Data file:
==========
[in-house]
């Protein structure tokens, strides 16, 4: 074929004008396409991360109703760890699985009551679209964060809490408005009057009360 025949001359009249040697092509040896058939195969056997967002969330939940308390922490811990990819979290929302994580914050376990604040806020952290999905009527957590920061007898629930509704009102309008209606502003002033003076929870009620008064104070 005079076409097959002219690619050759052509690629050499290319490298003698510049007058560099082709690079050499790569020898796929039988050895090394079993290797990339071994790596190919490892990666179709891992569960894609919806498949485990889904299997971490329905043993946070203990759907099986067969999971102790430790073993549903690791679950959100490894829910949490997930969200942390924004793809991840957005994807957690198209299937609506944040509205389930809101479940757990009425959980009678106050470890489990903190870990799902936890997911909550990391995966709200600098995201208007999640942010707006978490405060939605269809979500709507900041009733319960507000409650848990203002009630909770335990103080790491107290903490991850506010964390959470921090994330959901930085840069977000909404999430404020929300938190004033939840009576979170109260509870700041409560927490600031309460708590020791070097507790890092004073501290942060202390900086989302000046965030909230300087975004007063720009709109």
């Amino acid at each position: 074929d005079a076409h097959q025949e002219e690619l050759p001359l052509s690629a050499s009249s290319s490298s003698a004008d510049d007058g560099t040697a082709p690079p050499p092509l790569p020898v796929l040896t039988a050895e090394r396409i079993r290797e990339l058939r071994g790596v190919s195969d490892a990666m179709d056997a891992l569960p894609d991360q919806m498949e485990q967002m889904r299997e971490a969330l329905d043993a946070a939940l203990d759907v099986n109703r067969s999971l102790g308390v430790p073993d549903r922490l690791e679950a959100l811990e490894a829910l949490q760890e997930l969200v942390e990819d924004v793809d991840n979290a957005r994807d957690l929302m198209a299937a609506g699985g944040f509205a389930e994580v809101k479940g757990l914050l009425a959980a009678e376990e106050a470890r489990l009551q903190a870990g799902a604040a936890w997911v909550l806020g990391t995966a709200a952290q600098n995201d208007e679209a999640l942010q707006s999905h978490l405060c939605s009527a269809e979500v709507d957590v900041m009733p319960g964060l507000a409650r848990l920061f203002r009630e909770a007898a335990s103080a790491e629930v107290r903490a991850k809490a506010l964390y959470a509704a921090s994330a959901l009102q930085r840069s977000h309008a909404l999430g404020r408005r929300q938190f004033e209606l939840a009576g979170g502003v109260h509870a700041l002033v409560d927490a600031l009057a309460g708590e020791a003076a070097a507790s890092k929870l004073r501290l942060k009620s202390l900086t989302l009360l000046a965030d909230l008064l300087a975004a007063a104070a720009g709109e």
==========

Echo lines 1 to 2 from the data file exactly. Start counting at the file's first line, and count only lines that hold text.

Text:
[in-house]
């Protein structure tokens, strides 16, 4: 074929004008396409991360109703760890699985009551679209964060809490408005009057009360 025949001359009249040697092509040896058939195969056997967002969330939940308390922490811990990819979290929302994580914050376990604040806020952290999905009527957590920061007898629930509704009102309008209606502003002033003076929870009620008064104070 005079076409097959002219690619050759052509690629050499290319490298003698510049007058560099082709690079050499790569020898796929039988050895090394079993290797990339071994790596190919490892990666179709891992569960894609919806498949485990889904299997971490329905043993946070203990759907099986067969999971102790430790073993549903690791679950959100490894829910949490997930969200942390924004793809991840957005994807957690198209299937609506944040509205389930809101479940757990009425959980009678106050470890489990903190870990799902936890997911909550990391995966709200600098995201208007999640942010707006978490405060939605269809979500709507900041009733319960507000409650848990203002009630909770335990103080790491107290903490991850506010964390959470921090994330959901930085840069977000909404999430404020929300938190004033939840009576979170109260509870700041409560927490600031309460708590020791070097507790890092004073501290942060202390900086989302000046965030909230300087975004007063720009709109």